You cannot drink the tap water on the coast but bottled water can be cheap. We get a 5 gal container of water delivered to our home for $1 and he brings it right into my kitchen. Small bottles of water are available for as little as .30 cents in most stores a bit more in restaurants and you have a choice non carbonated (sin gas) or carbonated (con gas). Place a bottle of water in your bathroom for brushing your teeth as well. Toilet paper should not be flushed anywhere in Ecuador. There will be a small trash can in each cubical for this purpose, please be respectful of the customs here and do not leave some hotel or restaurant stuck repairing a toilet issue that you caused! That awful sewage overflow you see on a nearby sidewalk may be yours! BE AWARE all places do not provide toilet paper, please carry a small flattened roll and be sure to have it with you when using a restroom. Some places like malls have one paper dispenser outside of the stalls for toilet paper.

Dogs are allowed to run free as far as I have seen on the coast, I have never been afraid or approached in a threatening manner by a dog in all these years but folks I know have had some problems so just be aware. Most are not family dogs, what I mean by that is they do not know about being petted and will only approach if you are offering food. I would not give food to them unless you want them to follow you home. These dogs may look homeless and uncared for but I assure you their owners lock them on their property at night and allow them to roam free during the day. A dog's life in South American is harsh but it is the way it is.

Jellyfish in the water can be a very painful experience. If the winds are high or it is several days after a full moon the chances are good that jellyfish will be floating around in the water. If stung do not wash with salt water, do not rub because you can be pushing the little stingers into your skin. Instead use vinegar or lemon juice to wash the area.

Fly season on the coast can be unbelievable. We found that Salinas had some issues with flies but Playas was terrible for several months with a great deal of flies all around town. We found a strange and unusual remedy of filling clear plastic bags with water and dropping a penny into each and hanging them around our porch in Playas. We even would take a bag to our favorite restaurants and put it in the middle of our table while we were eating. It was a very big problem and the thought of them landing on my food really turned me off. I'm talking 20 or 30 on your table, arms, food......We put on repellent on our arms and hats (which we leave on the tables).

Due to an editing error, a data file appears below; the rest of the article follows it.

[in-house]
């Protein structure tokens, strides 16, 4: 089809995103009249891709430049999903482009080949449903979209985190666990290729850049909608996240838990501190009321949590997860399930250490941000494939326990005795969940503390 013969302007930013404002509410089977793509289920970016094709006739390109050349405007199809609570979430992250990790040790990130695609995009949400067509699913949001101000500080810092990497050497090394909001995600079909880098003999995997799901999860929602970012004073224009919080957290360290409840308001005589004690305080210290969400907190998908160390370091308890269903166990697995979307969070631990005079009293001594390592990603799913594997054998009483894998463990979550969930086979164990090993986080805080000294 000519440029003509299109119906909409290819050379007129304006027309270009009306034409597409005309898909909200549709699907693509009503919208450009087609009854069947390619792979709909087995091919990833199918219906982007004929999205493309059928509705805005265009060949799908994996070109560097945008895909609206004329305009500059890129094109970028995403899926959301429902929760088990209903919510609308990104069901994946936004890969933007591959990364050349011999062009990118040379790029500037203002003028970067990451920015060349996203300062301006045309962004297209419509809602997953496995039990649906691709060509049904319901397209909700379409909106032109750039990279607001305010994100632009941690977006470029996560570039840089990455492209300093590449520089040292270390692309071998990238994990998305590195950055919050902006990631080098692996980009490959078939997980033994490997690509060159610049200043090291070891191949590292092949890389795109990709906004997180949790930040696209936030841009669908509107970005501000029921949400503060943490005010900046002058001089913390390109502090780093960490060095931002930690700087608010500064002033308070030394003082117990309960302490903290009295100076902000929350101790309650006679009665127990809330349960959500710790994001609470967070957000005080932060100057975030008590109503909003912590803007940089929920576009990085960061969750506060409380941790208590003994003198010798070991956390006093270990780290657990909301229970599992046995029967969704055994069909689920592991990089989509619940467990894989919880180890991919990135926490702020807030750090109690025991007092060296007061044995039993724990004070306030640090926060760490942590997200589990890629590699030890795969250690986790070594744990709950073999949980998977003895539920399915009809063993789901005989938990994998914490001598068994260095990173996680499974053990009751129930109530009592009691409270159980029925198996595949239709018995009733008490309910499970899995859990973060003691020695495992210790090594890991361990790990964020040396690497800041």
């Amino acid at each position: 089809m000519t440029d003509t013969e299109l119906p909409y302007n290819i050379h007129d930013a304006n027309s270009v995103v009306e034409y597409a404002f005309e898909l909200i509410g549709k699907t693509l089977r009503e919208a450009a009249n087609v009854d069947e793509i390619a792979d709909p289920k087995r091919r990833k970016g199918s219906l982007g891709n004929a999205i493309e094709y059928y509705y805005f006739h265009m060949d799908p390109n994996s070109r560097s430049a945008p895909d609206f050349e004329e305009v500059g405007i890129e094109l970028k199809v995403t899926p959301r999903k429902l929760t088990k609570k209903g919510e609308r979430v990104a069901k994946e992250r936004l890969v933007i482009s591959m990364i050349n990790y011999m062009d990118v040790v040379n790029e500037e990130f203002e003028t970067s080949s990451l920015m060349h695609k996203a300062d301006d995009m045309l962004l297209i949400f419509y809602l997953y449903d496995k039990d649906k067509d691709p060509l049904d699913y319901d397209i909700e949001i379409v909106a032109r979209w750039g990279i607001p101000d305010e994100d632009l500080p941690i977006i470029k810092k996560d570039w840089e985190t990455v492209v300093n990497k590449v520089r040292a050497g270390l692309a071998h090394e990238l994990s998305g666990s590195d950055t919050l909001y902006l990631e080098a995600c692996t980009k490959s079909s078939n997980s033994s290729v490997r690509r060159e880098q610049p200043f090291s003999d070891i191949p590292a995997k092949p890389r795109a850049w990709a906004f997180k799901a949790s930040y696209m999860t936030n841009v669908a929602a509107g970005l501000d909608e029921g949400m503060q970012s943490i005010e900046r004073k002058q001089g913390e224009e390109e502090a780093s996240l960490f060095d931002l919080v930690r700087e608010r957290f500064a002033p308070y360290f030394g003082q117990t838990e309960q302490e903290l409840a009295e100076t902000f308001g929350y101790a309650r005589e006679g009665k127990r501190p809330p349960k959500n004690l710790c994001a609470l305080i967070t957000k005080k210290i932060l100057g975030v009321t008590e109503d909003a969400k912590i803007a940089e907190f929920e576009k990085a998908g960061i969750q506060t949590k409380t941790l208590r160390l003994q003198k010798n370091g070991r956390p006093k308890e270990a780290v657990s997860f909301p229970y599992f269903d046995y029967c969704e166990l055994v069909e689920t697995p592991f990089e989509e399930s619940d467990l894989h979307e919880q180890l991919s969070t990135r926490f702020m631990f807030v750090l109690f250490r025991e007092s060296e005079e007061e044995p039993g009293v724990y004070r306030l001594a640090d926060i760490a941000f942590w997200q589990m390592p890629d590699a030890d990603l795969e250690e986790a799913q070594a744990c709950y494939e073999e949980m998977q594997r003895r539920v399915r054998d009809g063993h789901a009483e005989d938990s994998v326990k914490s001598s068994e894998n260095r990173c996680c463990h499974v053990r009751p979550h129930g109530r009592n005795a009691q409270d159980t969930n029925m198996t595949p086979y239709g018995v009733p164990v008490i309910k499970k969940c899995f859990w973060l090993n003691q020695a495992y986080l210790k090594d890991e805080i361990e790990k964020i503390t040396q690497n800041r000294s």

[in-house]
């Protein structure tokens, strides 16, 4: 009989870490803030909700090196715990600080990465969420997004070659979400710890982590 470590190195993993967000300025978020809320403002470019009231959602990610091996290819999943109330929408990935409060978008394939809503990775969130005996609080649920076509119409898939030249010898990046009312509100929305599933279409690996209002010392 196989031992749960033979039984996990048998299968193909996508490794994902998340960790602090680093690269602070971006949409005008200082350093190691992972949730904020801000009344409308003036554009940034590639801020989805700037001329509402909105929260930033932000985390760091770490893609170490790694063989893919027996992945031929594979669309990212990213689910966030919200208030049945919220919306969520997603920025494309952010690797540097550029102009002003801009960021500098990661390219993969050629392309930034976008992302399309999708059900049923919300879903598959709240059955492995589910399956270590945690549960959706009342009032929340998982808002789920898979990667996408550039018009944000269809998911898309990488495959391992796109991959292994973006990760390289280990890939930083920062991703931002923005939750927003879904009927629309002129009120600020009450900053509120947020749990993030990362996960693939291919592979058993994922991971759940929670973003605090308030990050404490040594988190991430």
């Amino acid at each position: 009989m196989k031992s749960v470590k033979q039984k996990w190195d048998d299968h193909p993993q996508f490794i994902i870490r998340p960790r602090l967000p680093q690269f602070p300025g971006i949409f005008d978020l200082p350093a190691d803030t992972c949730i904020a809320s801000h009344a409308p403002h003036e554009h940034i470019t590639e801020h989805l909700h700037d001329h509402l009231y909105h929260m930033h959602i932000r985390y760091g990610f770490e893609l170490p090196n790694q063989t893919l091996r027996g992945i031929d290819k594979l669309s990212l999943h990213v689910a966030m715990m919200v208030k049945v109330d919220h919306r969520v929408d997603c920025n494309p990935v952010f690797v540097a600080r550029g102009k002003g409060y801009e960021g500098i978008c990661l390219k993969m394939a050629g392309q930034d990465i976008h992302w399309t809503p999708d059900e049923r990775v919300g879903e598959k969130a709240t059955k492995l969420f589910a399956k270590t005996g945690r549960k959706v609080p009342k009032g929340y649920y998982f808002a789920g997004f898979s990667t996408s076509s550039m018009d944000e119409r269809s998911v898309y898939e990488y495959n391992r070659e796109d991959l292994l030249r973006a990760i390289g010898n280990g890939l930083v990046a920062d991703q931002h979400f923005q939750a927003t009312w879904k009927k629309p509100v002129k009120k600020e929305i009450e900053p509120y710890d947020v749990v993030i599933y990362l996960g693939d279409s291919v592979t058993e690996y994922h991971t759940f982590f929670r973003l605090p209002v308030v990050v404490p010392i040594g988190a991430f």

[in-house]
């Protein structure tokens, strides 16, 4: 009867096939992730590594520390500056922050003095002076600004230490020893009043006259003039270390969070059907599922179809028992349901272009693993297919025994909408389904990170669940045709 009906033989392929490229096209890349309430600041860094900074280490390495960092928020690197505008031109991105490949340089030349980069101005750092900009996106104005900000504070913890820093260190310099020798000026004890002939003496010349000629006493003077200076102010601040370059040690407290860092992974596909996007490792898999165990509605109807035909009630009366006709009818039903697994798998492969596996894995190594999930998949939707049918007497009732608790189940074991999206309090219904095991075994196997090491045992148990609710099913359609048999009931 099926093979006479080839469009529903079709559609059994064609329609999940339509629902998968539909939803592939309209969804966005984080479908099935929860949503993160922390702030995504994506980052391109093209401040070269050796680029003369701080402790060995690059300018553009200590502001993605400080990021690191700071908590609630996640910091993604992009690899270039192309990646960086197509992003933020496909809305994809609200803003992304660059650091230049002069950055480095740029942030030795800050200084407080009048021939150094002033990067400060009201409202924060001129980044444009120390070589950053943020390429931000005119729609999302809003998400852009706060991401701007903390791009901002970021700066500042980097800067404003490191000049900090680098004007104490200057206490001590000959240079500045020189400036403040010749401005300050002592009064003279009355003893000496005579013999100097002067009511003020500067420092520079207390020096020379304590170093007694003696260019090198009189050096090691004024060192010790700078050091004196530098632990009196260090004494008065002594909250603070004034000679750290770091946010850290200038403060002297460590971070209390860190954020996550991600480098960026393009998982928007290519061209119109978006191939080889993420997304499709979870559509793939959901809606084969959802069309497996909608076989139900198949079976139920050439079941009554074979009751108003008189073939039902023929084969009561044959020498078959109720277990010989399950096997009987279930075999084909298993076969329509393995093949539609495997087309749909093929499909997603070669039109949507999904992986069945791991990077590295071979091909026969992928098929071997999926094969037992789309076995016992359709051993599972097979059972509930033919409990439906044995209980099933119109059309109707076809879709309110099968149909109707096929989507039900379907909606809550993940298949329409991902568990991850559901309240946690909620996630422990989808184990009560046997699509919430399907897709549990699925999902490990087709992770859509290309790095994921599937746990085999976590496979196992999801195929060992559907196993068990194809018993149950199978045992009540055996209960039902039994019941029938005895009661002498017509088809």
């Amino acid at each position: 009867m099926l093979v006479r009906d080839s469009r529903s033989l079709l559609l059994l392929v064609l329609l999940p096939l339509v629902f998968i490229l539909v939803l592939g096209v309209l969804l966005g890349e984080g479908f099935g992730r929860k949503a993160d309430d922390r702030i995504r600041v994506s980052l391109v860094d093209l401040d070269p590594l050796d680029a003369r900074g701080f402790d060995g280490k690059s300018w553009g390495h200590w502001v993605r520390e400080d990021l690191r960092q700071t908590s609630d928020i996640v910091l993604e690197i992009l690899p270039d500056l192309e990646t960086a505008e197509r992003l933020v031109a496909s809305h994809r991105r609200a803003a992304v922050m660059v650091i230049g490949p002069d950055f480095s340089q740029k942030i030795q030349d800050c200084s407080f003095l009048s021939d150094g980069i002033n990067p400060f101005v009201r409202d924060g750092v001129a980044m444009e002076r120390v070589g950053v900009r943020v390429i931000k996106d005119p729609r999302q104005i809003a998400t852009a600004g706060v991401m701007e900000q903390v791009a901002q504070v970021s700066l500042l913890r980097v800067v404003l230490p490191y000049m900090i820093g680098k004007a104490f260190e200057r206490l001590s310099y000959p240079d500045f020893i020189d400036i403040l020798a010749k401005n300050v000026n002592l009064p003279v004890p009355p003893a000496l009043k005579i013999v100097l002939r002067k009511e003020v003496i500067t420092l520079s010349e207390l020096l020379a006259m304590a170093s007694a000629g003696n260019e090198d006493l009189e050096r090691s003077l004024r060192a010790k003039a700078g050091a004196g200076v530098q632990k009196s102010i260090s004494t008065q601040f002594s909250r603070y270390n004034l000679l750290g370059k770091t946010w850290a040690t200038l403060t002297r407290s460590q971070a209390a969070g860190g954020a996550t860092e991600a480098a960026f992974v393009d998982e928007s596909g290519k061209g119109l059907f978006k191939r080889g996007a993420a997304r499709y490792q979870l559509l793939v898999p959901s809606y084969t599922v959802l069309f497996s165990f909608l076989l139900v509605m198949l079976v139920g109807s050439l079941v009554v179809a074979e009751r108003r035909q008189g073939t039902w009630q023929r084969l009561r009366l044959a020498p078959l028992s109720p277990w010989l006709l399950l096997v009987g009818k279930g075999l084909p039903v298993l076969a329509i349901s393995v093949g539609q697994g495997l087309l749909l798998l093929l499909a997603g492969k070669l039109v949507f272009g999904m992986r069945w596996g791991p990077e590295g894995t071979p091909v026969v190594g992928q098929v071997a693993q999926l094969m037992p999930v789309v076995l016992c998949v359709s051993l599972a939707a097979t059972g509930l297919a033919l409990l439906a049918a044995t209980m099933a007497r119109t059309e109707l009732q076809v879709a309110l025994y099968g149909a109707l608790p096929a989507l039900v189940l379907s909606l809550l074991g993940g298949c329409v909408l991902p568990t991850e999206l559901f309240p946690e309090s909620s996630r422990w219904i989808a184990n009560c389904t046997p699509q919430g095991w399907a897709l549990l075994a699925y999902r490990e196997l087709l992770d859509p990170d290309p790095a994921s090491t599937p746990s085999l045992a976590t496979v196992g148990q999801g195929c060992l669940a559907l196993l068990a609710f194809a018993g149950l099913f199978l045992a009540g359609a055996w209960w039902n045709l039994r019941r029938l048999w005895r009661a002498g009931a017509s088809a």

Mosquitoes are another issue at certain times of the year on the coast. We have made it a habit to use Detan liquid each morning after our showers and Joe uses it again before retiring. Palo Santo is a wood that is sold for chasing away mosquitoes, along with these electrified plastic rackets and the small cones and coils that you light. Using a mosquito net to cover your bed is also practical.

Mosquitoes here or anywhere in South America are not playing around. If you are bit by one you may well get dengue. The locals call it Breakbone Fever http://en.wikipedia.org/wiki/Dengue_fever, it is extremely painful and there is nothing that you can take to ease the pain only for fever. DO NOT take ibuprofen or any anti-inflammatory as it can cause an escalation to hemorrhagic fever (now called severe dengue). Also, if you have gotten dengue the chances on getting Hemorrhagic Fever with the next infected mosquito bite are greatly increased. And hemorrhagic fever can be fatal. http://www.nlm.nih.gov/medlineplus/ency/article/001373.htm Buy repellent and use it often. This is one of those risk/reward things you don't have to think about.

Weather related issues. Rough weather happens on the coast, with unusual high tides and rip tides you need to be aware of the warnings that are posted in the newspapers. The Portoviejo paper is www.eldiario.com.ec , the Guayaquil paper is www.eluniverso.com these are the two main papers for coast news. Each coastal area has its own ocean idiosyncracies ask the locals about the swimming conditions and if you don't see anyone in the water there is probably a good reason.

When traveling around Ecuador you can find yourself at elevations over 9,000 feet. If you have health issues that can be exasperated by high elevations you should be cautious and consult your doctor before traveling to these high elevation cities. Here are a few articles that my help before you decide on your itinerary: http://www.eso.org/public/outreach/pressmedia/high_alt_fact.pdf as well as http://voices.yahoo.com/the-health-benefits-risks-high-altitude-living-4171887.html?cat=5

Malaria, yellow fever and the like. If you are going into very rural areas or the jungle you should read the precautions that the CDC has listed on their website http://wwwnc.cdc.gov/travel/destinations/ecuador.htm and this other article http://www.travmed.com/guide/country.php?c=Ecuador We have not heard of any issues related to these illnesses in the cities on the coast. If you are not going into rural or jungle areas we feel that the use of these medication could be more harmful that beneficial. We know folks who suffered for months taking unneeded precautions. The only caveat would be Esmeraldas has had some reports of malaria.

Please do your research before making a trip to Ecuador. It is so much better to be prepared. There will be enough surprises and hopefully many of them will be good ones. And, as they say, this ain't Kansas.